“Where are you headed next?”, asked the man, “Agra? Jaipur?”.
I was standing in the air-conditioned lobby of a hotel in Delhi as I got chatting with the older Indian man. He turned out to be a tour guide for a bunch of elderly western tourists. I turned out to be a big-headed idiot, but I didn’t know it then.
“No”, I said, feeling a little pleased with myself that we weren’t going to the Taj Mahal or the famous Pink City as did everyone else. “We’re going to Haridwar”.
The man gave me a quick look. “Are you going on a tour?”.
I laughed a little as I shook my head. “Nahh. Just the two of us”, I said, pointing towards Marvin who was waiting a few steps away.
“Well”, said the man and returned my smirk with a gentle smile, “seems like you’re diving head first into real India. Best of luck to you”.
“Are we gonna need it?”, I asked jokingly, if a bit startled – but he was already walking away, leaving me with just one of these indefinite head wiggles for an answer.
If only I’d known how right he was.
Migraines are a pain in the ass wherever and whenever they hit you. But there’s just something so specifically annoying about having a day of your holiday ruined by the stone-cold atrocity that is a full-blown migraine attack. Unfortunately, there’s just so many travel-related migraine triggers that make vulnerable heads go crazy.
Airplane travel, a different diet, a change in climate, overnight bus rides, culture shock, nervousness, dehydration, exhaustion – if you’re prone to migraines, really anything about your journey can leave you in a state of desperately trying to stop yourself from smashing that head up against the next wall.
As someone who experiences this on all of her journeys, I want to share some tips on travel migraine prevention for my fellow sufferers out there. There’s hope, I promise.
No matter how hard you study, there will always be some parts of a language that you won’t be able to capture without living where it is actually used. Raised north of the Alps, I have always struggled to grasp certain nuances of my second language Italian (and pretty much everything about its grammar, but that’s a different story). It wasn’t until I went to live in Italy for a few months that I got a little closer to the art of expression that the Italians call their language – and that I finally cracked the one I’d been racking my brains about all my life. About the most Italian of words.
If I got one euro every time I saw a blog post title like “how travel helped cure my anxiety” and I’d buy pizza from that money – I’d end up with more pizza than I could eat (a lot). What I’m trying to say is: Travel seems to work magic for many sufferers of anxiety, depression or whatever other mental condition. When searching the internet for contrary experiences though, there isn’t much to be found. Or there wasn’t until now.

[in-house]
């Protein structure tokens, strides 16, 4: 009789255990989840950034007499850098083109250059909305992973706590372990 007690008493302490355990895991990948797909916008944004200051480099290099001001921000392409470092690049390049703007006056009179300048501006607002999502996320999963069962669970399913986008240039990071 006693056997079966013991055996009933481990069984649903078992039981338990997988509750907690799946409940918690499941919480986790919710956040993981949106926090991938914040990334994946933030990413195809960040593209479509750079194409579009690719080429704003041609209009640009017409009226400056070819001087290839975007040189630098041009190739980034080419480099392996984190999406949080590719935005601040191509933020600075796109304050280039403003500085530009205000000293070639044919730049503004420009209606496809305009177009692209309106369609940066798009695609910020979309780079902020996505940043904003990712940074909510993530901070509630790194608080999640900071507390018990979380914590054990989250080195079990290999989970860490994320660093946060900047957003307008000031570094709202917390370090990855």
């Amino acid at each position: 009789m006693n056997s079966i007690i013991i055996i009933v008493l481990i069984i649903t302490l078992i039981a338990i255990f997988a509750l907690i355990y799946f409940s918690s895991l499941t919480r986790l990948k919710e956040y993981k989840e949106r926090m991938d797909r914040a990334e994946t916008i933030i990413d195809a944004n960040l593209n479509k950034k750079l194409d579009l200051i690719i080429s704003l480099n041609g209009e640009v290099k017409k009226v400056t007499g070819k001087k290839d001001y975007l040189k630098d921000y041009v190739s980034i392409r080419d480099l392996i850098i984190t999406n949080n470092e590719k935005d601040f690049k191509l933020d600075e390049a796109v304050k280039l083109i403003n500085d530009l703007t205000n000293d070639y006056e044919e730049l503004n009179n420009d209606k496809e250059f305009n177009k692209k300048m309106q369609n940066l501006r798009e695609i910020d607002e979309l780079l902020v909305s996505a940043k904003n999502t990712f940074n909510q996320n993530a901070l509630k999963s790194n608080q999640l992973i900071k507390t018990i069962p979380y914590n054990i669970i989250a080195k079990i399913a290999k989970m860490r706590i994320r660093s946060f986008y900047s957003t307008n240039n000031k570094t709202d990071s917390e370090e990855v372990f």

When started writing about this topic, I realized I had way too much to say to fit everything in one massive piece of blog post. What should you bring, what should you be prepared for, what should you know before traveling to Myanmar for the first time? So many questions I wish someone would have answered to me beforehand – let’s dive right in then, shall we? Continue reading
Myanmar is a wonderful country to travel in – but as of anywhere, there’s some things you might want to be prepared for. Here’s ten of those things you will want to know before traveling to Myanmar. Go ahead and save yourself from planning mistakes and packing failures, find out what to expect – and what definitely not to.
You know how sometimes, you try a certain thing once and immediately know “This shit isn’t for me”? Might be any activity or experience you could think of, like cage diving with a shark or eating fried maggots from a street food market – whatever. You could simply decide that you never want to go back doing that same thing, even if the shark DIDN’T eat half your leg or the insect snack DIDN’T give you three days of diarrhea. You could have simply hated it for itself. For me, this activity has always been skiing. Tried it once, no thanks, I’m good for the rest of my life. At least that’s what I thought until a few weeks ago. I guess it’s time to give these
maggots skis a second chance!
The ancient city of Bagan, Myanmar, is a big player on travelers’ bucket lists – a really big one. It’s wide-stretched plains sprinkled with pagodas, temples and monasteries are definitely not something you would want to miss. I personally had been more excited to go to Bagan than to any other place in Myanmar – and have not been disappointed. But as always with places as fabulously famous as this one, shenanigans and pitfalls are a thing. Buckle up for a ride of disorientation, lack of energy, wanting to face palm other tourists and some useful information also.
The red dust swirls up around our ankles as we step on the deserted street. It’s still dark and we’re yawning like you only can when it’s 4 am and you’re not still up, but already.
As we walk towards the rental place, I feel my heart beating uneasily in my chest.
A little girl greets us with a smirk as we approach. My stomach rumbles audibly as she asks “You want two?”, pointing at the motorcycles.